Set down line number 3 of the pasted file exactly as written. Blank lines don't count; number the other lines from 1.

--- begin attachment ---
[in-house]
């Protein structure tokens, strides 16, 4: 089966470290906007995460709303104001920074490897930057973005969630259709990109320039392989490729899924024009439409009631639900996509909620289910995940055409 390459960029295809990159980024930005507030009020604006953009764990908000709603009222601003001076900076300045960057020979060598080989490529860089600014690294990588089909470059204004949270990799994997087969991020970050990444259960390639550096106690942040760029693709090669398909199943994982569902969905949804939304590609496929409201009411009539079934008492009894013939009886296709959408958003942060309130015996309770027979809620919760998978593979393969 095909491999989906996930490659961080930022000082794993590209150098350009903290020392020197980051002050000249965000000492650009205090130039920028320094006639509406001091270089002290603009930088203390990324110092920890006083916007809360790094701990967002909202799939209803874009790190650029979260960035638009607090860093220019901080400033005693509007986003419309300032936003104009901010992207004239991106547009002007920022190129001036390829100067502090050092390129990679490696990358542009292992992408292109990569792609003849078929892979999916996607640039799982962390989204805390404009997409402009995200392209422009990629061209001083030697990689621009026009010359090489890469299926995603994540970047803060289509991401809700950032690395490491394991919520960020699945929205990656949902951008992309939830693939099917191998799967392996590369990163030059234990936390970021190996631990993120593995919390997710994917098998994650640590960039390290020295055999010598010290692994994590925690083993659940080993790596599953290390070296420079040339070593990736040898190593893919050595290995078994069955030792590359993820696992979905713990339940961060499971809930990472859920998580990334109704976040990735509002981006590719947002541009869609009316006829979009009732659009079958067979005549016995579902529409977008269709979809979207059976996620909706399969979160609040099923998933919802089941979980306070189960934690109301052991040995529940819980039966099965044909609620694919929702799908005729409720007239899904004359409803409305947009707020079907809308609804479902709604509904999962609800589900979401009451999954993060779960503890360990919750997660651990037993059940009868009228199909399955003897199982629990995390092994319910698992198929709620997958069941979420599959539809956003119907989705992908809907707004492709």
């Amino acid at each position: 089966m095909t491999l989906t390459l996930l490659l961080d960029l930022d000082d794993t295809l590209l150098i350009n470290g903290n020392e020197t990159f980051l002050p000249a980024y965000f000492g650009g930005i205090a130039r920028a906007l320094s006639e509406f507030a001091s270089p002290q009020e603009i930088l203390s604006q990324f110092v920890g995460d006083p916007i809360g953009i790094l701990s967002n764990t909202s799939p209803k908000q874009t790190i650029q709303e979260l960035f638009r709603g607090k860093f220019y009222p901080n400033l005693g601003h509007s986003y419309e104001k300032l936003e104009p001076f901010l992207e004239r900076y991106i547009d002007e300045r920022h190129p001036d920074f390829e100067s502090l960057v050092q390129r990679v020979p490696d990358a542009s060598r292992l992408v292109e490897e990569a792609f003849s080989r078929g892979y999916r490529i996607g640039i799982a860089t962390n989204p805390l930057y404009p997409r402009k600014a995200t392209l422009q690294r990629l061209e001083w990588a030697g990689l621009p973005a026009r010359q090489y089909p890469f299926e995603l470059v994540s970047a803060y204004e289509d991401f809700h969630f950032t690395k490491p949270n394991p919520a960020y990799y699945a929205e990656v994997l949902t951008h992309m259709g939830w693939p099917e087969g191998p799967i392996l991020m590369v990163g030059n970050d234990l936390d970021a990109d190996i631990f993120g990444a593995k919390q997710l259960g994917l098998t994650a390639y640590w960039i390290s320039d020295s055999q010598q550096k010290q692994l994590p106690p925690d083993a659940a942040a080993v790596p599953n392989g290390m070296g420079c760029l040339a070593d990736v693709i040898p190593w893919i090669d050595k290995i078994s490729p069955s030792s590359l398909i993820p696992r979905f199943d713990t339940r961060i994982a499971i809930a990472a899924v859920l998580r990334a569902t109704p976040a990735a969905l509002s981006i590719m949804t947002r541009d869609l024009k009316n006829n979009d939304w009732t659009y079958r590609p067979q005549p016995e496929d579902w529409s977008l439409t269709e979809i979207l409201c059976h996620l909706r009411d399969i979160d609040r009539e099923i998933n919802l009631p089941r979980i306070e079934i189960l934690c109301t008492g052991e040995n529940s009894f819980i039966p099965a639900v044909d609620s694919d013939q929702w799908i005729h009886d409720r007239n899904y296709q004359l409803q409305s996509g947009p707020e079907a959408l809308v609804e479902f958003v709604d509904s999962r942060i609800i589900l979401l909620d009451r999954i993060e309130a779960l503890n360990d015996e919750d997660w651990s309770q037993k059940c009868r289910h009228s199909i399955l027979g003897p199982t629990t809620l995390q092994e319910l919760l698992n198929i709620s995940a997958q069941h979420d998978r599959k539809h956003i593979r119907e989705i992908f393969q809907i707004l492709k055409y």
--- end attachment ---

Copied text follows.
């Amino acid at each position: 089966m095909t491999l989906t390459l996930l490659l961080d960029l930022d000082d794993t295809l590209l150098i350009n470290g903290n020392e020197t990159f980051l002050p000249a980024y965000f000492g650009g930005i205090a130039r920028a906007l320094s006639e509406f507030a001091s270089p002290q009020e603009i930088l203390s604006q990324f110092v920890g995460d006083p916007i809360g953009i790094l701990s967002n764990t909202s799939p209803k908000q874009t790190i650029q709303e979260l960035f638009r709603g607090k860093f220019y009222p901080n400033l005693g601003h509007s986003y419309e104001k300032l936003e104009p001076f901010l992207e004239r900076y991106i547009d002007e300045r920022h190129p001036d920074f390829e100067s502090l960057v050092q390129r990679v020979p490696d990358a542009s060598r292992l992408v292109e490897e990569a792609f003849s080989r078929g892979y999916r490529i996607g640039i799982a860089t962390n989204p805390l930057y404009p997409r402009k600014a995200t392209l422009q690294r990629l061209e001083w990588a030697g990689l621009p973005a026009r010359q090489y089909p890469f299926e995603l470059v994540s970047a803060y204004e289509d991401f809700h969630f950032t690395k490491p949270n394991p919520a960020y990799y699945a929205e990656v994997l949902t951008h992309m259709g939830w693939p099917e087969g191998p799967i392996l991020m590369v990163g030059n970050d234990l936390d970021a990109d190996i631990f993120g990444a593995k919390q997710l259960g994917l098998t994650a390639y640590w960039i390290s320039d020295s055999q010598q550096k010290q692994l994590p106690p925690d083993a659940a942040a080993v790596p599953n392989g290390m070296g420079c760029l040339a070593d990736v693709i040898p190593w893919i090669d050595k290995i078994s490729p069955s030792s590359l398909i993820p696992r979905f199943d713990t339940r961060i994982a499971i809930a990472a899924v859920l998580r990334a569902t109704p976040a990735a969905l509002s981006i590719m949804t947002r541009d869609l024009k009316n006829n979009d939304w009732t659009y079958r590609p067979q005549p016995e496929d579902w529409s977008l439409t269709e979809i979207l409201c059976h996620l909706r009411d399969i979160d609040r009539e099923i998933n919802l009631p089941r979980i306070e079934i189960l934690c109301t008492g052991e040995n529940s009894f819980i039966p099965a639900v044909d609620s694919d013939q929702w799908i005729h009886d409720r007239n899904y296709q004359l409803q409305s996509g947009p707020e079907a959408l809308v609804e479902f958003v709604d509904s999962r942060i609800i589900l979401l909620d009451r999954i993060e309130a779960l503890n360990d015996e919750d997660w651990s309770q037993k059940c009868r289910h009228s199909i399955l027979g003897p199982t629990t809620l995390q092994e319910l919760l698992n198929i709620s995940a997958q069941h979420d998978r599959k539809h956003i593979r119907e989705i992908f393969q809907i707004l492709k055409y």